Herzlich writes the Small Business column in Newsday.
If your website isn't ready for the holiday selling season, it's time to get cracking.
U.S. e-commerce holiday sales, excluding travel, are forecast to reach $54.5 billion this year, up 16.8 percent over last year, according to eMarketer. If you're not prepared, you could be missing out on a big selling opportunity, say experts.
"I think the biggest missed opportunity comes in the preparation stages," explains Matt Winn, social media manager at Austin, Texas-based Volusion, an e-commerce software provider, which offers tips on boosting e-commerce holiday sales (onlinebusiness.volusion.com).
Many smaller merchants tend to prepare closer to Black Friday, when they should be starting earlier. "The holiday mindset starts at the beginning of fall," Winn says.
To prepare, pay extra attention to the design and usability of your site. Look at your favorite brands to garner ideas for your own site design, he notes. Make holiday items and specials easy to find.
Package holiday items. You can even create bundles or gift baskets of your products along with a specific category for them, says Winn.
Chip 'n Dipped Cookies & Chocolate in Huntington does this with holiday specials.
It has a dedicated tab on its homepage for "holiday specials," where it is now highlighting Thanksgiving gifts that include a variety of cookie, brownie and other chocolate treat gift basket combinations. It has also added tabs for specials for Hanukkah and Christmas holidays as well.
"We try to make it as easy as possible to buy," says owner Peter Goldfarb, adding they're already getting Christmas orders.
If you have any specials or discounts, you should also make that visible on your site.
People look to shop online not only for convenience but for "bargain hunting," says Winn. Just be sure to carefully study your margins on each product before launching a promotion, he adds.
You may want to set limits like free shipping on orders over $75, he notes.
Use your email list to send your best offers at the best times, adds Patrick Norton, director of business development at Active Web Group, an online marketing and development firm in Hauppauge.
If you think sending two emails a week is too much the week before Thanksgiving, then send four, he advises. Everyone's spending on these days, he says. Schedule your emails to go out early -- between 3 a.m. and 5 a.m. -- to beat the daily email rush.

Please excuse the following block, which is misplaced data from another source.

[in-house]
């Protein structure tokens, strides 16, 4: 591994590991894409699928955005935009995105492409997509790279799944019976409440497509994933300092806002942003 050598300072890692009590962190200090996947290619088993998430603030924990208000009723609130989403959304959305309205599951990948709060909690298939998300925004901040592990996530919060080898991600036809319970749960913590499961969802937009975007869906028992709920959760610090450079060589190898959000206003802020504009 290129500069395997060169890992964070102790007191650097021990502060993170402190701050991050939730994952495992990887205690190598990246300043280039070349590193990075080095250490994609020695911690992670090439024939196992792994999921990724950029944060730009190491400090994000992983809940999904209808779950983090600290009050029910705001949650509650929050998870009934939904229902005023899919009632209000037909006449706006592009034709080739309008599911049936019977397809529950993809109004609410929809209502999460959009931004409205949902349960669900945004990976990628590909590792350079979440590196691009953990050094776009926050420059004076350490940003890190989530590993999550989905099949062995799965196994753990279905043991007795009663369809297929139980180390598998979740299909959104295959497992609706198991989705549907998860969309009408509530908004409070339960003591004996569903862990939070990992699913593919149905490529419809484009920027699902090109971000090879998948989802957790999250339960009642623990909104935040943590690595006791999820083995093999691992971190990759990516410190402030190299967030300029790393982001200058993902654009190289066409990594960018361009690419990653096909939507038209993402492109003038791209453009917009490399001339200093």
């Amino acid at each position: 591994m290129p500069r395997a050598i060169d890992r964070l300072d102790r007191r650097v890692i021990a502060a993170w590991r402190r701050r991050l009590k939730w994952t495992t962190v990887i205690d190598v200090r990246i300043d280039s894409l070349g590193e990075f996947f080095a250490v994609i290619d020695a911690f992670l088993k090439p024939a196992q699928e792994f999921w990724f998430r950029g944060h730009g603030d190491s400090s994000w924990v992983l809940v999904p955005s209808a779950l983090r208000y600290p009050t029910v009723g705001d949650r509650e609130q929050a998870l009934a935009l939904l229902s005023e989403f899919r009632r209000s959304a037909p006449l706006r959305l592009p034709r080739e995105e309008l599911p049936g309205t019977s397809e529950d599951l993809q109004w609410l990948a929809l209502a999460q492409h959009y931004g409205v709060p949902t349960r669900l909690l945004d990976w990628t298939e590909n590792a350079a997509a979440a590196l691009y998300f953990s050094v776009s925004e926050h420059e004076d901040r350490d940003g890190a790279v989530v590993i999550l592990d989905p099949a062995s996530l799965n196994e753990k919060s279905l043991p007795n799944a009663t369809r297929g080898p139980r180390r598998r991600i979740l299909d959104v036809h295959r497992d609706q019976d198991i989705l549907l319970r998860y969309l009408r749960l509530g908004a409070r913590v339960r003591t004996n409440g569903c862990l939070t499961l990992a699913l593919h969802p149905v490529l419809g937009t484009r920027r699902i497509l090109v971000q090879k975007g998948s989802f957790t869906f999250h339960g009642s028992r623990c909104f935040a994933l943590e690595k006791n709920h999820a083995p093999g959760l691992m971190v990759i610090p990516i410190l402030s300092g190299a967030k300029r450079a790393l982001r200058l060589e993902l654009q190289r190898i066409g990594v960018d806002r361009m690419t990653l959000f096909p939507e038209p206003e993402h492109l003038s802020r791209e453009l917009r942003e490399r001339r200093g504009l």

In addition, make sure your on-site search is tuned up, says Norton. Search for your top 10 best-selling products a few different ways and make sure they display in the top of your own site's results.
Make it mobile. Make sure your site can be accessed easily through mobile devices, adds Kevin Kelly, chief creative officer of BigBuzz Marketing Group, a Melville-based integrated digital advertising agency.
"Everything we do has to be mobile compatible," he says. A lot of consumers will shop on their mobile devices when they have downtime, and if it's hard to navigate or load, they'll abandon the site.
Beyond that, don't overlook social media as a means to promote your website, he notes. Tweet out offers and also highlight them on your Facebook page, he suggests. You might highlight a different coupon code for Twitter versus Facebook to see how many use one over the other, he says.
Create urgency through "flash deals," says Kelly. These are limited-time deals, such as a 10 percent-off coupon that's only good for three hours.
"Everybody's competing to get the attention of the consumer," he says. "You've got to make sure your web presence is compelling and breaks through the noise."
Smartphone and tablet shoppers together will generate more than 20 percent of total online holiday sales.